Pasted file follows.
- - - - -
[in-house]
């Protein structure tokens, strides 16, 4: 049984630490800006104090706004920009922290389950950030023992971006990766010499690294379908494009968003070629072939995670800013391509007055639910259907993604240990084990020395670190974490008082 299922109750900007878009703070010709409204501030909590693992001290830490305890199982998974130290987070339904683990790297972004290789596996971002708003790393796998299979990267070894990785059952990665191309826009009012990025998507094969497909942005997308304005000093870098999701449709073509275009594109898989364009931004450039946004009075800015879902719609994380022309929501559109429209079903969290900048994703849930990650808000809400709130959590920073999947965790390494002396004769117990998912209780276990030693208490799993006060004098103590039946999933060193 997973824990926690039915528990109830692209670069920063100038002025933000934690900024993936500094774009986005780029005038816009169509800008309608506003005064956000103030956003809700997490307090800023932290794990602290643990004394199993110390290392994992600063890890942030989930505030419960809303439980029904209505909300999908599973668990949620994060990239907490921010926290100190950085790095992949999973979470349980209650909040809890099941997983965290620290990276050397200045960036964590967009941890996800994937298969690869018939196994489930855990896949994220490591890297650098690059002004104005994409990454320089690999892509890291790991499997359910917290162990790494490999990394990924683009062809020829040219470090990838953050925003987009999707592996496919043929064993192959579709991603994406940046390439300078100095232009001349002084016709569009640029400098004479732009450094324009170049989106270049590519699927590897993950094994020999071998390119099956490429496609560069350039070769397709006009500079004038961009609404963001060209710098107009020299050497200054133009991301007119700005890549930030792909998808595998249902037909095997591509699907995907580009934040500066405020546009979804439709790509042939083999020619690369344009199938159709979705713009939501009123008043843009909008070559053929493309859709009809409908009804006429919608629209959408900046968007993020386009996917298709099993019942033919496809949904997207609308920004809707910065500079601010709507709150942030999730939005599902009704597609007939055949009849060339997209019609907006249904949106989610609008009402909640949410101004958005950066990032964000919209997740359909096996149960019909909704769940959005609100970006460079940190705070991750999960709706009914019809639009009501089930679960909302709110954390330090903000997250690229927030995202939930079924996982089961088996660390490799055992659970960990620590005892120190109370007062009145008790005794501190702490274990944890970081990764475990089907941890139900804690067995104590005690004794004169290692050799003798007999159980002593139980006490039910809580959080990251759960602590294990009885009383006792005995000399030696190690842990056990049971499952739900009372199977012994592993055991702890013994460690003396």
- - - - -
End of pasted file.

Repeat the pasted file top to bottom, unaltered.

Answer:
[in-house]
């Protein structure tokens, strides 16, 4: 049984630490800006104090706004920009922290389950950030023992971006990766010499690294379908494009968003070629072939995670800013391509007055639910259907993604240990084990020395670190974490008082 299922109750900007878009703070010709409204501030909590693992001290830490305890199982998974130290987070339904683990790297972004290789596996971002708003790393796998299979990267070894990785059952990665191309826009009012990025998507094969497909942005997308304005000093870098999701449709073509275009594109898989364009931004450039946004009075800015879902719609994380022309929501559109429209079903969290900048994703849930990650808000809400709130959590920073999947965790390494002396004769117990998912209780276990030693208490799993006060004098103590039946999933060193 997973824990926690039915528990109830692209670069920063100038002025933000934690900024993936500094774009986005780029005038816009169509800008309608506003005064956000103030956003809700997490307090800023932290794990602290643990004394199993110390290392994992600063890890942030989930505030419960809303439980029904209505909300999908599973668990949620994060990239907490921010926290100190950085790095992949999973979470349980209650909040809890099941997983965290620290990276050397200045960036964590967009941890996800994937298969690869018939196994489930855990896949994220490591890297650098690059002004104005994409990454320089690999892509890291790991499997359910917290162990790494490999990394990924683009062809020829040219470090990838953050925003987009999707592996496919043929064993192959579709991603994406940046390439300078100095232009001349002084016709569009640029400098004479732009450094324009170049989106270049590519699927590897993950094994020999071998390119099956490429496609560069350039070769397709006009500079004038961009609404963001060209710098107009020299050497200054133009991301007119700005890549930030792909998808595998249902037909095997591509699907995907580009934040500066405020546009979804439709790509042939083999020619690369344009199938159709979705713009939501009123008043843009909008070559053929493309859709009809409908009804006429919608629209959408900046968007993020386009996917298709099993019942033919496809949904997207609308920004809707910065500079601010709507709150942030999730939005599902009704597609007939055949009849060339997209019609907006249904949106989610609008009402909640949410101004958005950066990032964000919209997740359909096996149960019909909704769940959005609100970006460079940190705070991750999960709706009914019809639009009501089930679960909302709110954390330090903000997250690229927030995202939930079924996982089961088996660390490799055992659970960990620590005892120190109370007062009145008790005794501190702490274990944890970081990764475990089907941890139900804690067995104590005690004794004169290692050799003798007999159980002593139980006490039910809580959080990251759960602590294990009885009383006792005995000399030696190690842990056990049971499952739900009372199977012994592993055991702890013994460690003396």